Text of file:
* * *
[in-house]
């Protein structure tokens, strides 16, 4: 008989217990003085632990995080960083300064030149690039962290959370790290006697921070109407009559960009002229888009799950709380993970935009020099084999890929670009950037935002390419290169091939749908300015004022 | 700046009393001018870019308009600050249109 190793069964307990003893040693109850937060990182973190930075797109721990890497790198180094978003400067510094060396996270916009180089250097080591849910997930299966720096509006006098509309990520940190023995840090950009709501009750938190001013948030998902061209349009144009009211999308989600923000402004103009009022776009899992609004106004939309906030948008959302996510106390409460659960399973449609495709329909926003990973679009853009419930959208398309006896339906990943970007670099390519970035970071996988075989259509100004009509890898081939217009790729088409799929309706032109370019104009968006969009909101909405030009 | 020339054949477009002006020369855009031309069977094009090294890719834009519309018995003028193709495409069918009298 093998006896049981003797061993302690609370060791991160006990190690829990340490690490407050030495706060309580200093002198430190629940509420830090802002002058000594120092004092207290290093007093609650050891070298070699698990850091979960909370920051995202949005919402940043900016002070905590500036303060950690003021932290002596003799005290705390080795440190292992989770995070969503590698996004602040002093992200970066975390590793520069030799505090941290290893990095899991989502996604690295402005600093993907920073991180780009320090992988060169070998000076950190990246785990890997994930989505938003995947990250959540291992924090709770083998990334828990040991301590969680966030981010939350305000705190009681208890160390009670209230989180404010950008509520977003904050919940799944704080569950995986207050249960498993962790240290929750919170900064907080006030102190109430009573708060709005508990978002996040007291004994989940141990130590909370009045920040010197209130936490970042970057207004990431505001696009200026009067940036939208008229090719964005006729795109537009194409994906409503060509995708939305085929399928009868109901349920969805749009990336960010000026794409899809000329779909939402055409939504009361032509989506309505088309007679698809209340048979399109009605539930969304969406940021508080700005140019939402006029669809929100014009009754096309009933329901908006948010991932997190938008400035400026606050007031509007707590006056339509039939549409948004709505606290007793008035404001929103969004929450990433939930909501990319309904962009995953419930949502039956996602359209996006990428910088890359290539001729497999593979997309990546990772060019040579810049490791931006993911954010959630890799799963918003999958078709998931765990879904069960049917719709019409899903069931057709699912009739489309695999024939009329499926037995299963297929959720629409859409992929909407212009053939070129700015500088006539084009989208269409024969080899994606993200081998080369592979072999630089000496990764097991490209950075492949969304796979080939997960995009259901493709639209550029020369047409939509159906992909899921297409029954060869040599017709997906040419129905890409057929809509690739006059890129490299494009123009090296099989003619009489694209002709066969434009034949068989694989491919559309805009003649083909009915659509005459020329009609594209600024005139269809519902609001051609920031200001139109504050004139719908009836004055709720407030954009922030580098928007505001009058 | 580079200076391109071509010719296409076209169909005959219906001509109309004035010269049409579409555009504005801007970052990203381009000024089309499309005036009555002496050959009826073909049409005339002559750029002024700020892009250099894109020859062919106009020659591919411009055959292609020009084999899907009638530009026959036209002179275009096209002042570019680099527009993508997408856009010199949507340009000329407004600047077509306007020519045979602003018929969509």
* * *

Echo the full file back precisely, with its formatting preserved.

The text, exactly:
[in-house]
């Protein structure tokens, strides 16, 4: 008989217990003085632990995080960083300064030149690039962290959370790290006697921070109407009559960009002229888009799950709380993970935009020099084999890929670009950037935002390419290169091939749908300015004022 | 700046009393001018870019308009600050249109 190793069964307990003893040693109850937060990182973190930075797109721990890497790198180094978003400067510094060396996270916009180089250097080591849910997930299966720096509006006098509309990520940190023995840090950009709501009750938190001013948030998902061209349009144009009211999308989600923000402004103009009022776009899992609004106004939309906030948008959302996510106390409460659960399973449609495709329909926003990973679009853009419930959208398309006896339906990943970007670099390519970035970071996988075989259509100004009509890898081939217009790729088409799929309706032109370019104009968006969009909101909405030009 | 020339054949477009002006020369855009031309069977094009090294890719834009519309018995003028193709495409069918009298 093998006896049981003797061993302690609370060791991160006990190690829990340490690490407050030495706060309580200093002198430190629940509420830090802002002058000594120092004092207290290093007093609650050891070298070699698990850091979960909370920051995202949005919402940043900016002070905590500036303060950690003021932290002596003799005290705390080795440190292992989770995070969503590698996004602040002093992200970066975390590793520069030799505090941290290893990095899991989502996604690295402005600093993907920073991180780009320090992988060169070998000076950190990246785990890997994930989505938003995947990250959540291992924090709770083998990334828990040991301590969680966030981010939350305000705190009681208890160390009670209230989180404010950008509520977003904050919940799944704080569950995986207050249960498993962790240290929750919170900064907080006030102190109430009573708060709005508990978002996040007291004994989940141990130590909370009045920040010197209130936490970042970057207004990431505001696009200026009067940036939208008229090719964005006729795109537009194409994906409503060509995708939305085929399928009868109901349920969805749009990336960010000026794409899809000329779909939402055409939504009361032509989506309505088309007679698809209340048979399109009605539930969304969406940021508080700005140019939402006029669809929100014009009754096309009933329901908006948010991932997190938008400035400026606050007031509007707590006056339509039939549409948004709505606290007793008035404001929103969004929450990433939930909501990319309904962009995953419930949502039956996602359209996006990428910088890359290539001729497999593979997309990546990772060019040579810049490791931006993911954010959630890799799963918003999958078709998931765990879904069960049917719709019409899903069931057709699912009739489309695999024939009329499926037995299963297929959720629409859409992929909407212009053939070129700015500088006539084009989208269409024969080899994606993200081998080369592979072999630089000496990764097991490209950075492949969304796979080939997960995009259901493709639209550029020369047409939509159906992909899921297409029954060869040599017709997906040419129905890409057929809509690739006059890129490299494009123009090296099989003619009489694209002709066969434009034949068989694989491919559309805009003649083909009915659509005459020329009609594209600024005139269809519902609001051609920031200001139109504050004139719908009836004055709720407030954009922030580098928007505001009058 | 580079200076391109071509010719296409076209169909005959219906001509109309004035010269049409579409555009504005801007970052990203381009000024089309499309005036009555002496050959009826073909049409005339002559750029002024700020892009250099894109020859062919106009020659591919411009055959292609020009084999899907009638530009026959036209002179275009096209002042570019680099527009993508997408856009010199949507340009000329407004600047077509306007020519045979602003018929969509």